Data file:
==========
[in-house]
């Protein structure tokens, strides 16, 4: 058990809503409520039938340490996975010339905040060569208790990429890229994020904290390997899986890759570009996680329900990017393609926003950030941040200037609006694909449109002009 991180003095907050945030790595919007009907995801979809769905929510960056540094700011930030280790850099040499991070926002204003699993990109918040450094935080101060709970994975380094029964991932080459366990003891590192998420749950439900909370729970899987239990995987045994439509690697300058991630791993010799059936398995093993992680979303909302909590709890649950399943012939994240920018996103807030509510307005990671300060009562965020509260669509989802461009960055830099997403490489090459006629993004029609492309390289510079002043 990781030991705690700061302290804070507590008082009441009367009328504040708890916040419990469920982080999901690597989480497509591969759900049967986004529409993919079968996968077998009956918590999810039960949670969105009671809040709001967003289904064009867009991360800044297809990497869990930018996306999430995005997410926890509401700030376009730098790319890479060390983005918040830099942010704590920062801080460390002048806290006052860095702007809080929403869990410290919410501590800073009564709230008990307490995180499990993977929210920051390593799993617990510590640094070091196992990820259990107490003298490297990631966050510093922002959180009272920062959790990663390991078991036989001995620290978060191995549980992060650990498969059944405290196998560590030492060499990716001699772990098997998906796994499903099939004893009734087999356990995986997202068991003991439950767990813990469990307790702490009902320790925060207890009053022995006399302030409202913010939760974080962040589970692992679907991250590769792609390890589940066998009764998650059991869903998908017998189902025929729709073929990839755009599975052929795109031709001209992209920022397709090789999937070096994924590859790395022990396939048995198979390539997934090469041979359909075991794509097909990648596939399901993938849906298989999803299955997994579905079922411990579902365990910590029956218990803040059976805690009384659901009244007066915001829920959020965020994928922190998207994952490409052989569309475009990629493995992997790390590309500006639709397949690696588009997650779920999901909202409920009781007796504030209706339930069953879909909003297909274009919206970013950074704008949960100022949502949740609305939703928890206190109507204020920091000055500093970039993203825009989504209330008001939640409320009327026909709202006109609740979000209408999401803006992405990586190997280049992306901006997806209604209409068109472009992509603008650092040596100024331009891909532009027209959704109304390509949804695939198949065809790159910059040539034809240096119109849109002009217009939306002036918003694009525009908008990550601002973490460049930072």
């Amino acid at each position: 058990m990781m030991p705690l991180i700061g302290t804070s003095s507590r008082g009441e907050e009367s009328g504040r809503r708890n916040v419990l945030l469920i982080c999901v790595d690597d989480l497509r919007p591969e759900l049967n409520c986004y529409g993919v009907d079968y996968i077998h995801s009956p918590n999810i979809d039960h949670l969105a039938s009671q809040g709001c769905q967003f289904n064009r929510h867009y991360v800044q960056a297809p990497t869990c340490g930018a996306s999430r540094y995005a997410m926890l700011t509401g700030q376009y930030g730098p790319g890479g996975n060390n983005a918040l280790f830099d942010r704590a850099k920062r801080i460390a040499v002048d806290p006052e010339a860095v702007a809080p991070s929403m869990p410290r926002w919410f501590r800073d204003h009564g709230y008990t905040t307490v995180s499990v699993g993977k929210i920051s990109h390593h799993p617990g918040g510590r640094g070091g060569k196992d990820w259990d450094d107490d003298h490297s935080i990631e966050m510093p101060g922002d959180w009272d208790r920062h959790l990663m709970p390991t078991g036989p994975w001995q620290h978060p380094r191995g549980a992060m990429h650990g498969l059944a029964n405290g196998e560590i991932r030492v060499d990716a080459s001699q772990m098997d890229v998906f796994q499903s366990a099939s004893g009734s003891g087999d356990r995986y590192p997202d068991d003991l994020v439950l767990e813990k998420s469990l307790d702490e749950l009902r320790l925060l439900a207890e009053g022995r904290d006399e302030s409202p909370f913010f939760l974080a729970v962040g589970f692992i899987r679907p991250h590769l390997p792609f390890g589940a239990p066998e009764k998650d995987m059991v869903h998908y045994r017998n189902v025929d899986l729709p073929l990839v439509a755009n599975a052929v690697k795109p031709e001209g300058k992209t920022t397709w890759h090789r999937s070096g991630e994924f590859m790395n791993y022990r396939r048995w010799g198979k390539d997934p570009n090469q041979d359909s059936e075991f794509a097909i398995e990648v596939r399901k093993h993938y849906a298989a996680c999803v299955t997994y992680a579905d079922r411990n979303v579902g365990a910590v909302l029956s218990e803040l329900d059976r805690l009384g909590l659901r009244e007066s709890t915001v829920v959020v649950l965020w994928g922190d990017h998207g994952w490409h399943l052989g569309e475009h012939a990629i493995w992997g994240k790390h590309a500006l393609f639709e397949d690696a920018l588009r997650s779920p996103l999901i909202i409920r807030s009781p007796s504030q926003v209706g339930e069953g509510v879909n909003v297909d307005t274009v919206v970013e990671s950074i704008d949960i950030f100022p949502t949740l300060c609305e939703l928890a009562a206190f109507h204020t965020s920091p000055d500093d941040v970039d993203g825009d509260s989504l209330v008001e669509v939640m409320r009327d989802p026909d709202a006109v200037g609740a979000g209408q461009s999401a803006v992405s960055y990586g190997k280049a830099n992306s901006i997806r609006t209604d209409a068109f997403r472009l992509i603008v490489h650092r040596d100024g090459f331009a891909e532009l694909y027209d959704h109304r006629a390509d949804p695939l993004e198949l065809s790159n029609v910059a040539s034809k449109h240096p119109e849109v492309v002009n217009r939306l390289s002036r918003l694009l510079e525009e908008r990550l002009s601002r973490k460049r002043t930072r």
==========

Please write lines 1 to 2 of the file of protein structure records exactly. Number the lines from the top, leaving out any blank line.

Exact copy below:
[in-house]
């Protein structure tokens, strides 16, 4: 058990809503409520039938340490996975010339905040060569208790990429890229994020904290390997899986890759570009996680329900990017393609926003950030941040200037609006694909449109002009 991180003095907050945030790595919007009907995801979809769905929510960056540094700011930030280790850099040499991070926002204003699993990109918040450094935080101060709970994975380094029964991932080459366990003891590192998420749950439900909370729970899987239990995987045994439509690697300058991630791993010799059936398995093993992680979303909302909590709890649950399943012939994240920018996103807030509510307005990671300060009562965020509260669509989802461009960055830099997403490489090459006629993004029609492309390289510079002043 990781030991705690700061302290804070507590008082009441009367009328504040708890916040419990469920982080999901690597989480497509591969759900049967986004529409993919079968996968077998009956918590999810039960949670969105009671809040709001967003289904064009867009991360800044297809990497869990930018996306999430995005997410926890509401700030376009730098790319890479060390983005918040830099942010704590920062801080460390002048806290006052860095702007809080929403869990410290919410501590800073009564709230008990307490995180499990993977929210920051390593799993617990510590640094070091196992990820259990107490003298490297990631966050510093922002959180009272920062959790990663390991078991036989001995620290978060191995549980992060650990498969059944405290196998560590030492060499990716001699772990098997998906796994499903099939004893009734087999356990995986997202068991003991439950767990813990469990307790702490009902320790925060207890009053022995006399302030409202913010939760974080962040589970692992679907991250590769792609390890589940066998009764998650059991869903998908017998189902025929729709073929990839755009599975052929795109031709001209992209920022397709090789999937070096994924590859790395022990396939048995198979390539997934090469041979359909075991794509097909990648596939399901993938849906298989999803299955997994579905079922411990579902365990910590029956218990803040059976805690009384659901009244007066915001829920959020965020994928922190998207994952490409052989569309475009990629493995992997790390590309500006639709397949690696588009997650779920999901909202409920009781007796504030209706339930069953879909909003297909274009919206970013950074704008949960100022949502949740609305939703928890206190109507204020920091000055500093970039993203825009989504209330008001939640409320009327026909709202006109609740979000209408999401803006992405990586190997280049992306901006997806209604209409068109472009992509603008650092040596100024331009891909532009027209959704109304390509949804695939198949065809790159910059040539034809240096119109849109002009217009939306002036918003694009525009908008990550601002973490460049930072």